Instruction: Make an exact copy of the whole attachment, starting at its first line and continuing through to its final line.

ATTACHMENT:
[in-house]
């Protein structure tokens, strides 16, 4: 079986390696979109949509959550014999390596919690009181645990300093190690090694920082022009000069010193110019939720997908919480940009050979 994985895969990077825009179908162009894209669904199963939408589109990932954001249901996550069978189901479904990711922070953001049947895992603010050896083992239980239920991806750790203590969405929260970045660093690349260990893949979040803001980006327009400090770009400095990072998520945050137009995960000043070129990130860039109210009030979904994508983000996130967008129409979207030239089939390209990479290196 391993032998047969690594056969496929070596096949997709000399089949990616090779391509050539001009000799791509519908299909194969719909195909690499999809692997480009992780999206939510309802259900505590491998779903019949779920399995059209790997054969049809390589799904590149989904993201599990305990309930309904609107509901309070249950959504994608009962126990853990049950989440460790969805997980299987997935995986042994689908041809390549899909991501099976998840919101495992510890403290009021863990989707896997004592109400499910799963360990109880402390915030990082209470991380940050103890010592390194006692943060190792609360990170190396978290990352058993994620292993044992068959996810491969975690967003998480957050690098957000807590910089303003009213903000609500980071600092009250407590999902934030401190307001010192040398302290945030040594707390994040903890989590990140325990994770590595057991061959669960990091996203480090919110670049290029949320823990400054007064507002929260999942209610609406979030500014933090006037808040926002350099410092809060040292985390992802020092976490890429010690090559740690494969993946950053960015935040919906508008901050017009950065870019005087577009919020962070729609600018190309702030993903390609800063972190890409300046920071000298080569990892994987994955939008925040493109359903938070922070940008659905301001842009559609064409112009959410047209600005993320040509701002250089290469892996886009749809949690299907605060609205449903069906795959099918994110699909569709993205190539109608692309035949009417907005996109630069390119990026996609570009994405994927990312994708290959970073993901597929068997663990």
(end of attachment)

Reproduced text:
[in-house]
């Protein structure tokens, strides 16, 4: 079986390696979109949509959550014999390596919690009181645990300093190690090694920082022009000069010193110019939720997908919480940009050979 994985895969990077825009179908162009894209669904199963939408589109990932954001249901996550069978189901479904990711922070953001049947895992603010050896083992239980239920991806750790203590969405929260970045660093690349260990893949979040803001980006327009400090770009400095990072998520945050137009995960000043070129990130860039109210009030979904994508983000996130967008129409979207030239089939390209990479290196 391993032998047969690594056969496929070596096949997709000399089949990616090779391509050539001009000799791509519908299909194969719909195909690499999809692997480009992780999206939510309802259900505590491998779903019949779920399995059209790997054969049809390589799904590149989904993201599990305990309930309904609107509901309070249950959504994608009962126990853990049950989440460790969805997980299987997935995986042994689908041809390549899909991501099976998840919101495992510890403290009021863990989707896997004592109400499910799963360990109880402390915030990082209470991380940050103890010592390194006692943060190792609360990170190396978290990352058993994620292993044992068959996810491969975690967003998480957050690098957000807590910089303003009213903000609500980071600092009250407590999902934030401190307001010192040398302290945030040594707390994040903890989590990140325990994770590595057991061959669960990091996203480090919110670049290029949320823990400054007064507002929260999942209610609406979030500014933090006037808040926002350099410092809060040292985390992802020092976490890429010690090559740690494969993946950053960015935040919906508008901050017009950065870019005087577009919020962070729609600018190309702030993903390609800063972190890409300046920071000298080569990892994987994955939008925040493109359903938070922070940008659905301001842009559609064409112009959410047209600005993320040509701002250089290469892996886009749809949690299907605060609205449903069906795959099918994110699909569709993205190539109608692309035949009417907005996109630069390119990026996609570009994405994927990312994708290959970073993901597929068997663990």